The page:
I don’t think most people enjoy contract negotiations. While it’s true that he might want to hold out in hopes of more money, it’s also a benefit to him to sign a long term contract for good dollars now, since he’d be guaranteed the 30+ million that he could be signed for, regardless of injury or other extenuating circumstances. Stability is a big draw for a lot of people.

    • Players often trade security for dollars, which is why you see many of the comparables in the list with long-term 4M or so deals. A few of them signed before their contract came due.

      That said, your point is well taken. Brodie and his agent have more leverage now and that will probably grow after another season. It’s entirely possible they’ll choose to wait rather than negotiate.

      The better time to make this gamble was last summer, unfortunately.

  • RexLibris

    Kent, did the Subban signing prompt this argument?


    Worst case scenario is that the Flames sign him to a short-term deal that leaves him a UFA at the end.

    I agree with you that a long-term deal is best, but I don’t see any agent with a client like Brodie agreeing to a deal in the Josi range.

    If he does sign an extension this year for more than four years at a reasonable cap hit then the Flames will have won the day.

  • TheRealPoc

    Given the way the Josi and Voynov deals seemingly set the market, last summer feels like such a wasted opportunity.

    Is there anyone here who wouldn’t immediately snapcall a 7-year, $28M deal for Brodie now in retrospect? That’s an automatic yes. Sigh.

    • TheRealPoc

      I’d offer him 7mil x 6 years. Lock him up until he’s 30. That way he gets great money, security and the chance for one more big deal before his play starts to decline due to age. The Flames get one of the best young, but already established D for all of his prime years, still under contract when the team should be competitive and while the salary cap continues to rise.

      • RexLibris

        I don’t think you’d have to go that high.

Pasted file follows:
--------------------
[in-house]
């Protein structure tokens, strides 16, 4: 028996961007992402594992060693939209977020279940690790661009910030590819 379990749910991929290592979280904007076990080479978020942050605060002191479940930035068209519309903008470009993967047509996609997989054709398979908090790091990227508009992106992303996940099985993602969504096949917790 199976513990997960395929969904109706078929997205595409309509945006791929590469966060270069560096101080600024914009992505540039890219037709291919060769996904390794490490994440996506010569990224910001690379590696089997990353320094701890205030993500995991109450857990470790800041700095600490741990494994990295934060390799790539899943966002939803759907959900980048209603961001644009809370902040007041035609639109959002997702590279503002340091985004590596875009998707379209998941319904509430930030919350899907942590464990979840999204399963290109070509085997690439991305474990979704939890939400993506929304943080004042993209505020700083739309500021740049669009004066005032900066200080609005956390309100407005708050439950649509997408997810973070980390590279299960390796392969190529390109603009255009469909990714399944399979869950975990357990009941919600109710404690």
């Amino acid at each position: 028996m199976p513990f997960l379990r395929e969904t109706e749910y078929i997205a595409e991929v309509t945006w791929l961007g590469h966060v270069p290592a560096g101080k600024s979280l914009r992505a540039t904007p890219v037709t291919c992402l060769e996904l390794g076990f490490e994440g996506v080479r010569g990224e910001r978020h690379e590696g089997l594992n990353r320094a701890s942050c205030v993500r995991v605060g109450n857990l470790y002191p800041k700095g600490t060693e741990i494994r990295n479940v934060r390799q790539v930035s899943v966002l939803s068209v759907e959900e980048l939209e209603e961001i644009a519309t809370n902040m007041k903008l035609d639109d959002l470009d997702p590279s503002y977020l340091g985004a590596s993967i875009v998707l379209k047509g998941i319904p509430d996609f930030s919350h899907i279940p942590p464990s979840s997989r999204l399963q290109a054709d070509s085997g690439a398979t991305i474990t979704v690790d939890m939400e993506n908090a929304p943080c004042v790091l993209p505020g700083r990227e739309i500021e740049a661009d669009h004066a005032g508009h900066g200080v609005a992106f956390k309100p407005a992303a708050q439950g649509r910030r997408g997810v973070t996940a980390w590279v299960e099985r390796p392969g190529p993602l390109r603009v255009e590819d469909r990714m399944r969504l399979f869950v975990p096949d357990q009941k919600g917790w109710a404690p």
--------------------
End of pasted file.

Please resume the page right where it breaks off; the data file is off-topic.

Use Ekman-Larsson as a comparable and then throw in a little more money to account for inflation (Ekman-Larsson has been on his current a couple of years now).

        Maybe 6 years at $6.25 would get it done.

      • piscera.infada

        If that’s what they’re going to do, could you not (in all likelihood) come right down in the middle? 6 million for 6 years – hell, escalate the ‘real’ dollars towards the end of the contract, just keep the cap-hit low-ish. As you say, six million in 2-3 years, with salary inflation the way it is, would be a hell of a steal for a top pairing defenseman in his prime.

        • RexLibris

          I’m looking at it from the point of view of trying to avoid another shorter term deal and then having to pay thought the teeth at an inopportune time. I think that sort of money is the only way to salvage Kent’s original case. Besides, Brodie, IMO, is truly a ‘cornerstone’ player and barring a huge economic collapse the cap will keep rising. Why not secure your best D for all of his prime years now, I stead of having to negotiate again, at a time when players like Bennett, Monahan, etc will all be looking for raises. Plus, if you ensure Brodie is a Flame until he’s 30, he’ll be more likely to re-sign with them again. Brodie is also the type who’s going to earn those dollars, not rest on his laurels. In addition, he’s 24 and will continue to get even better as he enters his prime years of 26-29. I just don’t see it as an overpay, not after missing the chance to do the same thing last year at a cheaper rate.

          • piscera.infada

            Agreed. Which is why my proposition was at the same term (6 years). I just don’t think you have to give him 7 million per. 5.5 to 6 is more likely what it would take to get that 6 year deal done now. I also think the important distinction is between the cap-hit and the real-dollars. Give him his dollars, just don’t make the cap-hit prohibitively high in 5 years. Something like 4, 5, 5, 6, 7, 7. Annual cap-hit at 5.66 million per season, he gets pretty big money in the last three years (with fair money at the beginning). Just a thought.

          • piscera.infada